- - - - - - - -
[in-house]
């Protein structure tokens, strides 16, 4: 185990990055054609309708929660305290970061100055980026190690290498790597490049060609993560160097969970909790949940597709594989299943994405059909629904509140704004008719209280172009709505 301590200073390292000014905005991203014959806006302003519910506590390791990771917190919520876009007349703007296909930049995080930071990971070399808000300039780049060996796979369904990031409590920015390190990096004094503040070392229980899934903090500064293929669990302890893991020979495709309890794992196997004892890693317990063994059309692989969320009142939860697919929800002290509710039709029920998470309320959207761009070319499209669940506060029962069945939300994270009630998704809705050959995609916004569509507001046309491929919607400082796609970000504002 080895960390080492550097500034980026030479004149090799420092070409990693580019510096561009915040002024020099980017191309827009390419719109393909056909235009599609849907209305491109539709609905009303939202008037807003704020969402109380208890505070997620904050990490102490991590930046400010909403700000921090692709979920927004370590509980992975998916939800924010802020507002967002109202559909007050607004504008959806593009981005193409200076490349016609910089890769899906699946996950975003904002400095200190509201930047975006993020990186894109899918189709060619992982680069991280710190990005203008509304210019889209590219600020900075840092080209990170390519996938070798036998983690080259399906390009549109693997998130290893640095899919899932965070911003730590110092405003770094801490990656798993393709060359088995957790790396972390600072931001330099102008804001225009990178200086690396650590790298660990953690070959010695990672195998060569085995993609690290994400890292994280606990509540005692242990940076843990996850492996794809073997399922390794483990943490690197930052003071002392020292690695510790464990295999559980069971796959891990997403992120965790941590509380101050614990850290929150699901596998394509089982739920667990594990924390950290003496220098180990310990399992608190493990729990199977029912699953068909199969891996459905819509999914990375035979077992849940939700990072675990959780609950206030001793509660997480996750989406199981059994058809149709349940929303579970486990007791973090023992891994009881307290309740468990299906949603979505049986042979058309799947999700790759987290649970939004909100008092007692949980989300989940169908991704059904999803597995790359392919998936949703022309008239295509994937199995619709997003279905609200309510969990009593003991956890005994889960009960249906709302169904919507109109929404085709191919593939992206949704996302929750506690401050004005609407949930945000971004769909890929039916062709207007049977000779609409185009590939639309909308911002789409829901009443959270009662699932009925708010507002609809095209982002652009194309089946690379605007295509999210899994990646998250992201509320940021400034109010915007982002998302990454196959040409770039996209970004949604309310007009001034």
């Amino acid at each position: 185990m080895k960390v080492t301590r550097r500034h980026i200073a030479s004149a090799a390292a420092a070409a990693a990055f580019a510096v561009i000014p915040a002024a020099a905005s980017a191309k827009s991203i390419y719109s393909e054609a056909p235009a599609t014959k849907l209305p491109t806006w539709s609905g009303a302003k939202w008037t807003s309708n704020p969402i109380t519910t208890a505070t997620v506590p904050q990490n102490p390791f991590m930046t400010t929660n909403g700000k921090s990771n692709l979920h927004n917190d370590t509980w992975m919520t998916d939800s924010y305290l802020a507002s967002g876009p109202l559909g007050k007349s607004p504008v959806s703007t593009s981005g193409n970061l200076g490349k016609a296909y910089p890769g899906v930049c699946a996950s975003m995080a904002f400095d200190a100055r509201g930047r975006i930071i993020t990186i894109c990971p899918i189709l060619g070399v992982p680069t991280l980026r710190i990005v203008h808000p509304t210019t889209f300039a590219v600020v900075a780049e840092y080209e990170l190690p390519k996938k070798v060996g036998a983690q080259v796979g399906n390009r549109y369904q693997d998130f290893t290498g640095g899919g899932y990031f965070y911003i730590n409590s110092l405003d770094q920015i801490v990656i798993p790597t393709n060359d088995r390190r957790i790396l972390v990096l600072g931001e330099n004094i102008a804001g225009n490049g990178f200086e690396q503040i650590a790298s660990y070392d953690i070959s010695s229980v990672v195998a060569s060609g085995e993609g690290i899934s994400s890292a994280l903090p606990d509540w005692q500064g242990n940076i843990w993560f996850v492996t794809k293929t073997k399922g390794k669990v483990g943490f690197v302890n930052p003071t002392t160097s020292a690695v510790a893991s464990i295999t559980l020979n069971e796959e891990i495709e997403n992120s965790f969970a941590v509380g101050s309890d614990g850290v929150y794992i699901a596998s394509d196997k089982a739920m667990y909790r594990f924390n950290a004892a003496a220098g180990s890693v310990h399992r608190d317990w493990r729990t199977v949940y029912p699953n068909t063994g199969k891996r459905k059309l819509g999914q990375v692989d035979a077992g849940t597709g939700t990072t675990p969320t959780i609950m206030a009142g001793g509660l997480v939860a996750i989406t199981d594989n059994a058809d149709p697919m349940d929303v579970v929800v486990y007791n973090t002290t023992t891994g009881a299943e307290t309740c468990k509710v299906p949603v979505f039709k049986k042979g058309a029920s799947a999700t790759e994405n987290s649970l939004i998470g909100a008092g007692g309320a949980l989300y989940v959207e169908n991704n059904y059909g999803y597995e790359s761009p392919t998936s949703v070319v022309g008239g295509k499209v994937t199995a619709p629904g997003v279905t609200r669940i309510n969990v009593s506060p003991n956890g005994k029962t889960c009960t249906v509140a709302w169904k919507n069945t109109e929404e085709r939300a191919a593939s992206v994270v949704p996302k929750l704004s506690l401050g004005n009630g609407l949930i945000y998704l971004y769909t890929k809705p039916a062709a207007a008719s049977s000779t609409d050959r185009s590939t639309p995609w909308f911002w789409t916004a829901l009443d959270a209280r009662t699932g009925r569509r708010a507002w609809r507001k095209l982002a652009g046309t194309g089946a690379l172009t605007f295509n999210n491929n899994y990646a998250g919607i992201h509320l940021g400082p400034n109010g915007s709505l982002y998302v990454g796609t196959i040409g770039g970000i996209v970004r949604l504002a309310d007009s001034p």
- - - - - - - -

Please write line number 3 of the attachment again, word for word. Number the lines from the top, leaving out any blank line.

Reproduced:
């Amino acid at each position: 185990m080895k960390v080492t301590r550097r500034h980026i200073a030479s004149a090799a390292a420092a070409a990693a990055f580019a510096v561009i000014p915040a002024a020099a905005s980017a191309k827009s991203i390419y719109s393909e054609a056909p235009a599609t014959k849907l209305p491109t806006w539709s609905g009303a302003k939202w008037t807003s309708n704020p969402i109380t519910t208890a505070t997620v506590p904050q990490n102490p390791f991590m930046t400010t929660n909403g700000k921090s990771n692709l979920h927004n917190d370590t509980w992975m919520t998916d939800s924010y305290l802020a507002s967002g876009p109202l559909g007050k007349s607004p504008v959806s703007t593009s981005g193409n970061l200076g490349k016609a296909y910089p890769g899906v930049c699946a996950s975003m995080a904002f400095d200190a100055r509201g930047r975006i930071i993020t990186i894109c990971p899918i189709l060619g070399v992982p680069t991280l980026r710190i990005v203008h808000p509304t210019t889209f300039a590219v600020v900075a780049e840092y080209e990170l190690p390519k996938k070798v060996g036998a983690q080259v796979g399906n390009r549109y369904q693997d998130f290893t290498g640095g899919g899932y990031f965070y911003i730590n409590s110092l405003d770094q920015i801490v990656i798993p790597t393709n060359d088995r390190r957790i790396l972390v990096l600072g931001e330099n004094i102008a804001g225009n490049g990178f200086e690396q503040i650590a790298s660990y070392d953690i070959s010695s229980v990672v195998a060569s060609g085995e993609g690290i899934s994400s890292a994280l903090p606990d509540w005692q500064g242990n940076i843990w993560f996850v492996t794809k293929t073997k399922g390794k669990v483990g943490f690197v302890n930052p003071t002392t160097s020292a690695v510790a893991s464990i295999t559980l020979n069971e796959e891990i495709e997403n992120s965790f969970a941590v509380g101050s309890d614990g850290v929150y794992i699901a596998s394509d196997k089982a739920m667990y909790r594990f924390n950290a004892a003496a220098g180990s890693v310990h399992r608190d317990w493990r729990t199977v949940y029912p699953n068909t063994g199969k891996r459905k059309l819509g999914q990375v692989d035979a077992g849940t597709g939700t990072t675990p969320t959780i609950m206030a009142g001793g509660l997480v939860a996750i989406t199981d594989n059994a058809d149709p697919m349940d929303v579970v929800v486990y007791n973090t002290t023992t891994g009881a299943e307290t309740c468990k509710v299906p949603v979505f039709k049986k042979g058309a029920s799947a999700t790759e994405n987290s649970l939004i998470g909100a008092g007692g309320a949980l989300y989940v959207e169908n991704n059904y059909g999803y597995e790359s761009p392919t998936s949703v070319v022309g008239g295509k499209v994937t199995a619709p629904g997003v279905t609200r669940i309510n969990v009593s506060p003991n956890g005994k029962t889960c009960t249906v509140a709302w169904k919507n069945t109109e929404e085709r939300a191919a593939s992206v994270v949704p996302k929750l704004s506690l401050g004005n009630g609407l949930i945000y998704l971004y769909t890929k809705p039916a062709a207007a008719s049977s000779t609409d050959r185009s590939t639309p995609w909308f911002w789409t916004a829901l009443d959270a209280r009662t699932g009925r569509r708010a507002w609809r507001k095209l982002a652009g046309t194309g089946a690379l172009t605007f295509n999210n491929n899994y990646a998250g919607i992201h509320l940021g400082p400034n109010g915007s709505l982002y998302v990454g796609t196959i040409g770039g970000i996209v970004r949604l504002a309310d007009s001034p």